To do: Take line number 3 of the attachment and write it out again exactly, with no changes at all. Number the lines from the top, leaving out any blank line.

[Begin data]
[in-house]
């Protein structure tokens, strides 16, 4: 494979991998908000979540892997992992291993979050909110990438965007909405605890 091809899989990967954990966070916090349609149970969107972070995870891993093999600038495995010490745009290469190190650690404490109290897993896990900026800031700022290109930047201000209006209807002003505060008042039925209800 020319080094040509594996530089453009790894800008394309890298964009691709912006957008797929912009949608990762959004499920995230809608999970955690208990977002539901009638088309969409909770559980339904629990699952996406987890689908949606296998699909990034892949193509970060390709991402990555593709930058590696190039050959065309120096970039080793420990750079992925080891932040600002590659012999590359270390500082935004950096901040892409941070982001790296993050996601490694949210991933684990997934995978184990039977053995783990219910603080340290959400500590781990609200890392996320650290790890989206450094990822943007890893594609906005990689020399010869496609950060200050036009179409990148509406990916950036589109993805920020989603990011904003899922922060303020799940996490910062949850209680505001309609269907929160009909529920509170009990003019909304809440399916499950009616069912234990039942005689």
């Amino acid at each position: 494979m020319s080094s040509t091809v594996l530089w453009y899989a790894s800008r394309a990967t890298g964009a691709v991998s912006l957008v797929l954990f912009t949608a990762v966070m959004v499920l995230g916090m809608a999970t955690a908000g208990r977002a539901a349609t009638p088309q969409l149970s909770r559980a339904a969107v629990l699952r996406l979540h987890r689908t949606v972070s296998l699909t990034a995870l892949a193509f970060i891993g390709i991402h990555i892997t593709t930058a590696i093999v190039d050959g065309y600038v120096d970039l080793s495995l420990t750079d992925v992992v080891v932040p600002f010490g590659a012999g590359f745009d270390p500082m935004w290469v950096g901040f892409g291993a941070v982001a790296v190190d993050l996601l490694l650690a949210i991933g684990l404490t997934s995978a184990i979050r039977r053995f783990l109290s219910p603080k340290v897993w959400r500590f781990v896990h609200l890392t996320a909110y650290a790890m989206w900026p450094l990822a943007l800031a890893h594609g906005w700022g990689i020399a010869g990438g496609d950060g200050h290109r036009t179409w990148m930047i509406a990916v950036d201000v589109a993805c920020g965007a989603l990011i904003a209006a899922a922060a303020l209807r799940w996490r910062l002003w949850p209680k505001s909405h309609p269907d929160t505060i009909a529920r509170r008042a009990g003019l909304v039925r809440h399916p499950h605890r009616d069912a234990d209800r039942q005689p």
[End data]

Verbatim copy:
């Amino acid at each position: 494979m020319s080094s040509t091809v594996l530089w453009y899989a790894s800008r394309a990967t890298g964009a691709v991998s912006l957008v797929l954990f912009t949608a990762v966070m959004v499920l995230g916090m809608a999970t955690a908000g208990r977002a539901a349609t009638p088309q969409l149970s909770r559980a339904a969107v629990l699952r996406l979540h987890r689908t949606v972070s296998l699909t990034a995870l892949a193509f970060i891993g390709i991402h990555i892997t593709t930058a590696i093999v190039d050959g065309y600038v120096d970039l080793s495995l420990t750079d992925v992992v080891v932040p600002f010490g590659a012999g590359f745009d270390p500082m935004w290469v950096g901040f892409g291993a941070v982001a790296v190190d993050l996601l490694l650690a949210i991933g684990l404490t997934s995978a184990i979050r039977r053995f783990l109290s219910p603080k340290v897993w959400r500590f781990v896990h609200l890392t996320a909110y650290a790890m989206w900026p450094l990822a943007l800031a890893h594609g906005w700022g990689i020399a010869g990438g496609d950060g200050h290109r036009t179409w990148m930047i509406a990916v950036d201000v589109a993805c920020g965007a989603l990011i904003a209006a899922a922060a303020l209807r799940w996490r910062l002003w949850p209680k505001s909405h309609p269907d929160t505060i009909a529920r509170r008042a009990g003019l909304v039925r809440h399916p499950h605890r009616d069912a234990d209800r039942q005689p």